Southern University in Baton Rouge, Louisiana is being sued by four students who say the school violated ADA law by not providing a sign language interpreter in their classes. They say the school failed to pay the interpreters for previous work. The four deaf students are from Saudi Arabia. Read more at The Advocate here. You'll find the suit here.

This Day in History: The 1st deaf player in the NFL

Bonnie Sloan in the NFL
On this day (Sept. 16) in 1973, the first deaf player ran onto the field for the St. Louis Cardinals against the Philadelphia Eagles. Bonnie Sloan played in four games at defensive tackle and only lasted one season, because of knee injuries, but he had made his mark at the age of 25. The 6-foot-5, 260-pounder was a 10th-round draft pick out of Austin Peay State University in Clarksville, Tennessee, where he was the first player to bench press 500 pounds. Sloan was an All-Ohio Valley Conference defensive tackle at the college. The City of Hendersonville, Tennessee honored him by declaring a Bonnie Sloan Day. After Sloan came defensive lineman Kenny Walker. He played college ball at Nebraska and played in 31 games for the Denver Broncos in 1991 and 1992. Seattle Seahawks running back Derrick Coleman entered the NFL in 2012, becoming the first deaf person to play offense in the league. Coleman was on the roster for the 2014 Super Bowl pitting Seattle against Denver.

Sunday, September 15, 2019

The Rise of the Deaf Architecture

It was on the campus of Gallaudet University nearly two decades ago that a workshop took place that would "change the way the world’s only university for the deaf and hard-of-hearing engaged with architecture and design." The Washington Post has a look at how the deaf architecture got started here.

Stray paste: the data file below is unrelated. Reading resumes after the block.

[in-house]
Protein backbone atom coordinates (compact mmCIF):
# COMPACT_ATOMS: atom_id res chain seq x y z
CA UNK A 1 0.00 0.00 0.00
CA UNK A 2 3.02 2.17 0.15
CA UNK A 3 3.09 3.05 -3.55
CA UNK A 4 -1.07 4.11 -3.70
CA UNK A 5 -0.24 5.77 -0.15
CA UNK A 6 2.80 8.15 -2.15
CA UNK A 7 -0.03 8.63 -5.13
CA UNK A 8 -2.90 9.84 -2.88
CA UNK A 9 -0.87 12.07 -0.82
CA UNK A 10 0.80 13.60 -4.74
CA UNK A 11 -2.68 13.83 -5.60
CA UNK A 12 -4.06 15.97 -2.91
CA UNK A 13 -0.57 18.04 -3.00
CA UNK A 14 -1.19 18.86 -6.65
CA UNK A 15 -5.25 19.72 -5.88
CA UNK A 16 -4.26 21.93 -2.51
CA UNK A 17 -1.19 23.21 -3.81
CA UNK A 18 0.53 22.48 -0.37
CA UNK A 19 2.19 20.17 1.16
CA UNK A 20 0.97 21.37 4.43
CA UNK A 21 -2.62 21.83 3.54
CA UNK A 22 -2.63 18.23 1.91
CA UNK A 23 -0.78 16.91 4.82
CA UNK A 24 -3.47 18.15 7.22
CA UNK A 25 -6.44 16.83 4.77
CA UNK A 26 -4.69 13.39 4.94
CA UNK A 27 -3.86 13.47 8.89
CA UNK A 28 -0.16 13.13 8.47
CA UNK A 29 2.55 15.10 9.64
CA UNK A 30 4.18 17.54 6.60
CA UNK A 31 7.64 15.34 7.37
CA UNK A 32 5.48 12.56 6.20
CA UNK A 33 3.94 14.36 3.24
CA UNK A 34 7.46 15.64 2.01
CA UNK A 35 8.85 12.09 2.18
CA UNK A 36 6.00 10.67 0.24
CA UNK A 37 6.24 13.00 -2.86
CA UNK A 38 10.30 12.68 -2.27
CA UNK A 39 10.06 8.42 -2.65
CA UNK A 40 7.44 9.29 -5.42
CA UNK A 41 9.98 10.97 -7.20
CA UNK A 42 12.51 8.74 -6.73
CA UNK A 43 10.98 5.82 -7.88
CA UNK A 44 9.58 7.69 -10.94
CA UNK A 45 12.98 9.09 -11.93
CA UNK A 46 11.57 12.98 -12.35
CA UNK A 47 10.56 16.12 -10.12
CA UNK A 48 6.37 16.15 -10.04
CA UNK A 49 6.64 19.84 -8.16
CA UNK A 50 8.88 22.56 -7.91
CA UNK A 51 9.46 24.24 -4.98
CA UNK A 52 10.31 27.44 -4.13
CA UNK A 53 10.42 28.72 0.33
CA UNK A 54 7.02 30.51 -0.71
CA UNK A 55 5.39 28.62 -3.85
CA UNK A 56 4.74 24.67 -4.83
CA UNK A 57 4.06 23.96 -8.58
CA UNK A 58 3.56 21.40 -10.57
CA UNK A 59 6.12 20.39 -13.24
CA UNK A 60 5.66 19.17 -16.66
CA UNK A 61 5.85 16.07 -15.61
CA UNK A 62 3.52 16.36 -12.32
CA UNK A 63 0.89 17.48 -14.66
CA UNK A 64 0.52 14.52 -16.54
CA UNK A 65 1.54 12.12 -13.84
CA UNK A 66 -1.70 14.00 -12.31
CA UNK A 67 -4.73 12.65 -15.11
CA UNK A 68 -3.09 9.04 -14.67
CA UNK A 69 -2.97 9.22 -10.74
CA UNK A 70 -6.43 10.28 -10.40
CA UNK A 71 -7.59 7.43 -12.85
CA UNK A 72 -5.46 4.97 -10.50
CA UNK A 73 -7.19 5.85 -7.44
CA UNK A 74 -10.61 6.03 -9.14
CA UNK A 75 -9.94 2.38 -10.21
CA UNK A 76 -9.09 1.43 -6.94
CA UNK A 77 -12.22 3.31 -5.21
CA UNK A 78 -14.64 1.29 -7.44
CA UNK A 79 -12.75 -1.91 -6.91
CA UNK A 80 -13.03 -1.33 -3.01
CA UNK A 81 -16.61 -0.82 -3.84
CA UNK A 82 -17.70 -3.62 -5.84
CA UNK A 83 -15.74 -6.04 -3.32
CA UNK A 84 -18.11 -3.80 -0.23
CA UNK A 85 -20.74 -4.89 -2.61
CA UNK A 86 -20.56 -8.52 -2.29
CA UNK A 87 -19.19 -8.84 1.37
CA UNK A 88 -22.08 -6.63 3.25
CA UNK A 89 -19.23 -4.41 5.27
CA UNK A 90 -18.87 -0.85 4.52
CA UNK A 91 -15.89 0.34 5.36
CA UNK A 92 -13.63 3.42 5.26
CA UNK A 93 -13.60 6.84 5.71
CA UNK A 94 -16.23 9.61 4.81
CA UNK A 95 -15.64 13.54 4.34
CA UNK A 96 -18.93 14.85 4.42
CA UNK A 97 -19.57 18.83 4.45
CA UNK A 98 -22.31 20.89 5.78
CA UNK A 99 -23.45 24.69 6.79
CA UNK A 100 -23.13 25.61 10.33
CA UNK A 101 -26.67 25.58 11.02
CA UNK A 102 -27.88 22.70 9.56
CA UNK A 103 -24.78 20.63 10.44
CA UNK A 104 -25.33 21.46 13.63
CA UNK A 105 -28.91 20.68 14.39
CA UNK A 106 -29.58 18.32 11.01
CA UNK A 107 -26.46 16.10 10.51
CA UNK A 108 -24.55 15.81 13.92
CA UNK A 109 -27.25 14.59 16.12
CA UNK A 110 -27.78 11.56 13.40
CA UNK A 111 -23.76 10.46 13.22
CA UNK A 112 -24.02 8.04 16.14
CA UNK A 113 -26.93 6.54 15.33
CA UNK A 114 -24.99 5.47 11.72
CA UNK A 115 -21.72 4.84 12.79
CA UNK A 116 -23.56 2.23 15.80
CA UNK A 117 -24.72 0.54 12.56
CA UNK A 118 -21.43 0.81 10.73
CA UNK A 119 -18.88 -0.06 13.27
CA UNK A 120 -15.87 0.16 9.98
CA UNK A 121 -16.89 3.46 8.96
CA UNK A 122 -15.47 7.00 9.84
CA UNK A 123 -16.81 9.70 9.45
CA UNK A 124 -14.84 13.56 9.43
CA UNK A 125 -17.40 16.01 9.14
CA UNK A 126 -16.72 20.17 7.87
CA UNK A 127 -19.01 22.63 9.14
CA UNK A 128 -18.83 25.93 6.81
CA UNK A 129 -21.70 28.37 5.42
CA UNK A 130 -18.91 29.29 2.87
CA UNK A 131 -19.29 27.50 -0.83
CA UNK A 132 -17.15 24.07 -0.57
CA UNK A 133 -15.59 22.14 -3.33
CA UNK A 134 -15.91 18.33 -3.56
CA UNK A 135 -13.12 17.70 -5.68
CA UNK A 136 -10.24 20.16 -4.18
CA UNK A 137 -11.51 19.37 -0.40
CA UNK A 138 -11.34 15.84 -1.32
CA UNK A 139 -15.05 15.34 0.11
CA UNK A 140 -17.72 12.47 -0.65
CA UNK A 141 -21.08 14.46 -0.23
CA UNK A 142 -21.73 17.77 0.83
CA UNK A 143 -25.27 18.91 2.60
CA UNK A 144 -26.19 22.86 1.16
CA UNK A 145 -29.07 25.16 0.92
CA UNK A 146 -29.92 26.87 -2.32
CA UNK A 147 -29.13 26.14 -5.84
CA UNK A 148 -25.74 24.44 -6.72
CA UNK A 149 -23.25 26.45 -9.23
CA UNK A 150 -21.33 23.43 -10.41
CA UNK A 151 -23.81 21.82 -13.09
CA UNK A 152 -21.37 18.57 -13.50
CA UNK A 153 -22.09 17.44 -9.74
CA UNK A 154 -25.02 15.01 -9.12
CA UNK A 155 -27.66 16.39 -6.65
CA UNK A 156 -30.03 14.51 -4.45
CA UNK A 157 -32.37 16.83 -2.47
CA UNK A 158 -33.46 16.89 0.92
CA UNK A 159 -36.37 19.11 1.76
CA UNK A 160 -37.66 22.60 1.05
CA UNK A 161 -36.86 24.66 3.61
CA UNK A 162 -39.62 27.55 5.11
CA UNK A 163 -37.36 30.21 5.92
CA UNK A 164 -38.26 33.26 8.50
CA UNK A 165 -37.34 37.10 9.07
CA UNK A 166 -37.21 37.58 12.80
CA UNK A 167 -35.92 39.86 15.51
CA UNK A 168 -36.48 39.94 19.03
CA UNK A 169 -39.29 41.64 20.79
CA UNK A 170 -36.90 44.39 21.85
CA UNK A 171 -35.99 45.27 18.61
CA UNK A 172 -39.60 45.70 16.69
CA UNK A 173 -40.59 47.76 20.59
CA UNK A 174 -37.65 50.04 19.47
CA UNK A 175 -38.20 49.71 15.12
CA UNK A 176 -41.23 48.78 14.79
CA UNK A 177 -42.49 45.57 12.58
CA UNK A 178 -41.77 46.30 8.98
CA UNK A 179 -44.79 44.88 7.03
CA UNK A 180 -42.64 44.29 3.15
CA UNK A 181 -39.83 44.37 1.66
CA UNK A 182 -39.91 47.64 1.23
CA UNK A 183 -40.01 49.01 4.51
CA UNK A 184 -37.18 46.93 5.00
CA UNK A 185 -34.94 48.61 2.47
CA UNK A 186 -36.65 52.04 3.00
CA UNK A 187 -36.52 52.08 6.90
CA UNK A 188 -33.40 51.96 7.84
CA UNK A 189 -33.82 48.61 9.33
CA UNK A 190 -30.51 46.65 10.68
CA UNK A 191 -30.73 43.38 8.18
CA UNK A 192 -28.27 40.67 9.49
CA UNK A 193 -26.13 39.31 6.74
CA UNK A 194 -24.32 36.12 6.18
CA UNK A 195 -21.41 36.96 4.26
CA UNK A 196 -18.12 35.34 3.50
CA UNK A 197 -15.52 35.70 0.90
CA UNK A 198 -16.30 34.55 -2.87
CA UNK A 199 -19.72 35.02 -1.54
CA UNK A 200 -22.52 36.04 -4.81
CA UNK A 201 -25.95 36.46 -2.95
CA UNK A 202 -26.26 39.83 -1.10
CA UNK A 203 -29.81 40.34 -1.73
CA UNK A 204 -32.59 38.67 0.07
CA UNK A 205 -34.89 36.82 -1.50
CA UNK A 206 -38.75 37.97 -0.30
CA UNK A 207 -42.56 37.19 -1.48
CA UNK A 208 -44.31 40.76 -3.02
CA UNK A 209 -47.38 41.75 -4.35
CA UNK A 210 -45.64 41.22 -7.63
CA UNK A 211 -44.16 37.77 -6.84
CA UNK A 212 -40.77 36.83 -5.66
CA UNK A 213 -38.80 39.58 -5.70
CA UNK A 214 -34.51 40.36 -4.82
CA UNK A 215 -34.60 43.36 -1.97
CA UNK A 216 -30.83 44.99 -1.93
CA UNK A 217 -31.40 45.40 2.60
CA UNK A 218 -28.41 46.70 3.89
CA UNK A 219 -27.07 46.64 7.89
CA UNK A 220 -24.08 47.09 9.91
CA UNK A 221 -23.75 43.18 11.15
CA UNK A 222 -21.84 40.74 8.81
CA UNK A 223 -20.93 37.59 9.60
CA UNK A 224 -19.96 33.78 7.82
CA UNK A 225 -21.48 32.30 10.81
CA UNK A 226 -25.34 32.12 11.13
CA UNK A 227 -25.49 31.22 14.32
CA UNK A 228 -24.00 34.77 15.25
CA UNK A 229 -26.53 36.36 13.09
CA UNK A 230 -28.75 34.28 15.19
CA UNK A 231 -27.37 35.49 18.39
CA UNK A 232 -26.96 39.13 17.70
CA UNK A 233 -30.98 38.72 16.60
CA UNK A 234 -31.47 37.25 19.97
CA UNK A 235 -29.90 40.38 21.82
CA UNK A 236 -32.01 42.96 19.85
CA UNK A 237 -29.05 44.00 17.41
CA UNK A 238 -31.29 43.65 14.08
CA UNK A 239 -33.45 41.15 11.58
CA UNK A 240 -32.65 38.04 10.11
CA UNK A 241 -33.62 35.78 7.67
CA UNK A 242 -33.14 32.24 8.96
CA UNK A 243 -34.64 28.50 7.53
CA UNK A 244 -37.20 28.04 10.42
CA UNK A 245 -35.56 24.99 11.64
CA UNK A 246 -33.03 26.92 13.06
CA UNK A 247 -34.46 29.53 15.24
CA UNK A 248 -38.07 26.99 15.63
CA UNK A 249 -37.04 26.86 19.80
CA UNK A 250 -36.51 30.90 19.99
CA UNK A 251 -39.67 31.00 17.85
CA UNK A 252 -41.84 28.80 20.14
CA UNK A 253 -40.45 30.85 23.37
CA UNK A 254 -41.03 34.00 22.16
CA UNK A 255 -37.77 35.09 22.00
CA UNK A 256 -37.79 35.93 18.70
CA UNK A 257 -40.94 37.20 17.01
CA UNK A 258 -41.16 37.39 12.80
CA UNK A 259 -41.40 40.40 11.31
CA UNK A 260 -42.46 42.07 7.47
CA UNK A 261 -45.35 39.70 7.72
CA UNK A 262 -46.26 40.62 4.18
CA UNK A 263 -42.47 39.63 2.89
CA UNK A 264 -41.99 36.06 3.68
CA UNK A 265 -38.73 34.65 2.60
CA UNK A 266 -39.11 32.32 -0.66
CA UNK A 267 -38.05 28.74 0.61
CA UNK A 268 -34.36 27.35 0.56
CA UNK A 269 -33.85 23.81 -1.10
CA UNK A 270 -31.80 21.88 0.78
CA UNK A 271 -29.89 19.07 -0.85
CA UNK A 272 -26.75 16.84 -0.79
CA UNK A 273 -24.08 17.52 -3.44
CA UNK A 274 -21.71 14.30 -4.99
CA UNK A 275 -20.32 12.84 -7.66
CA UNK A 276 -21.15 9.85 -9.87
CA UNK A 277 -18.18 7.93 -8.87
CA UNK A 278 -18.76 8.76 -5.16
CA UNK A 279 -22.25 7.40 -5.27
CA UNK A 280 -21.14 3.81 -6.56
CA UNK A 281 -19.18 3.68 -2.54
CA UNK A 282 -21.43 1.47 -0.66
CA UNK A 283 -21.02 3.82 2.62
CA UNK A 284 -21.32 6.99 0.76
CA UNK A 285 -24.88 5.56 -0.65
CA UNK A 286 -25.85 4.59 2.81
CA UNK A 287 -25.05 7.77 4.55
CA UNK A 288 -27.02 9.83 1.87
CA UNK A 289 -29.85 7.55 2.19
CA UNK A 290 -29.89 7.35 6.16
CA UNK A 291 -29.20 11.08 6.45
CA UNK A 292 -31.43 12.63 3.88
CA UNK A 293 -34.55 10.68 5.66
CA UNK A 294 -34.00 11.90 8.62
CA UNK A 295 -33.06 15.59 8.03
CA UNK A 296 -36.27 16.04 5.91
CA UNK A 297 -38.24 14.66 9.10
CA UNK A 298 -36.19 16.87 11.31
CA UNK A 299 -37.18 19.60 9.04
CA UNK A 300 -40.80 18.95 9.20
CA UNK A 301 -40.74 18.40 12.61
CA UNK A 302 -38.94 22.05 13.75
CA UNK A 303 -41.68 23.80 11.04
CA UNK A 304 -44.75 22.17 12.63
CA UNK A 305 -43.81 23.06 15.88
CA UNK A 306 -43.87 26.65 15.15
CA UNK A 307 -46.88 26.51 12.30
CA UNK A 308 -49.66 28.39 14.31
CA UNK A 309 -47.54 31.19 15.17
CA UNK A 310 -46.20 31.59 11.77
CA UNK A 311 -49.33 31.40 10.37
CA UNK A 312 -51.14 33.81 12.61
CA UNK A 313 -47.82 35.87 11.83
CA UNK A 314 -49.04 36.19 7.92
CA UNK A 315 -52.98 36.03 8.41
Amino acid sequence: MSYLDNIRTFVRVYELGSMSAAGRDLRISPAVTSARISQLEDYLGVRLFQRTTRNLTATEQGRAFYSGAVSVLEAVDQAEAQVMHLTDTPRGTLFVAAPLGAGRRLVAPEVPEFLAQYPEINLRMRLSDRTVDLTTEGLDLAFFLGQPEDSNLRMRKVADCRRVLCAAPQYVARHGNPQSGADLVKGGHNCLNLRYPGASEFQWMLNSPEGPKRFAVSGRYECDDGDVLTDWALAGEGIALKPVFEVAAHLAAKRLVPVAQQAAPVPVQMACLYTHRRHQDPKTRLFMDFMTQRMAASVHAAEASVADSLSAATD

Saturday, September 14, 2019

Deaf Woman Refused Service at Drive Thru

A San Jose Jack in the Box refused service to a deaf woman last month—and there's a video showing the worker mocking her by pretending to sign. KRON-TV has a video report (or read the story here).

Sunday, September 8, 2019

A Legal Battle over Text Captions for Audiobooks

Book publishers are suing Amazon to stop the internet company from offering text captions for audiobooks through Audible. Publishers say it's a copyright violation. Audible says that since users can't scroll through the text there's no problem. The feature is called "Captions" and will be available starting Tuesday for Amazon-owned and public domain titles. The works of publishers like HarperCollins and Macmillan, who are suing Audible will not be included until the dispute is resolved. You'll find the text of the lawsuit here.

Saturday, September 7, 2019

Company Sued over Treatment of Deaf Job Applicant

A Denver company is being sued for refusing to hire a qualified deaf person, according to an EEOC lawsuit. Carefree of Colorado told Anna Biryukova the wouldn't hire her because her deafness could be a “challenge” and present “safety issues.” Carefree declined to comment. Read the full story from the EEOC here.

Tuesday, September 3, 2019

Service Animal Rules

What are the rules for service animals? Seattle's KING-5 has a video report (or read the story here).

Sunday, September 1, 2019

Man tried to sexually assault a deaf woman

Police in Forestville, Maryland are looking for the man accused of attempting to sexually assault a woman who had asked for directions earlier this month. The police have released a sketch of the man and a map of where the incident happened, which you can see at WTOP's news site here.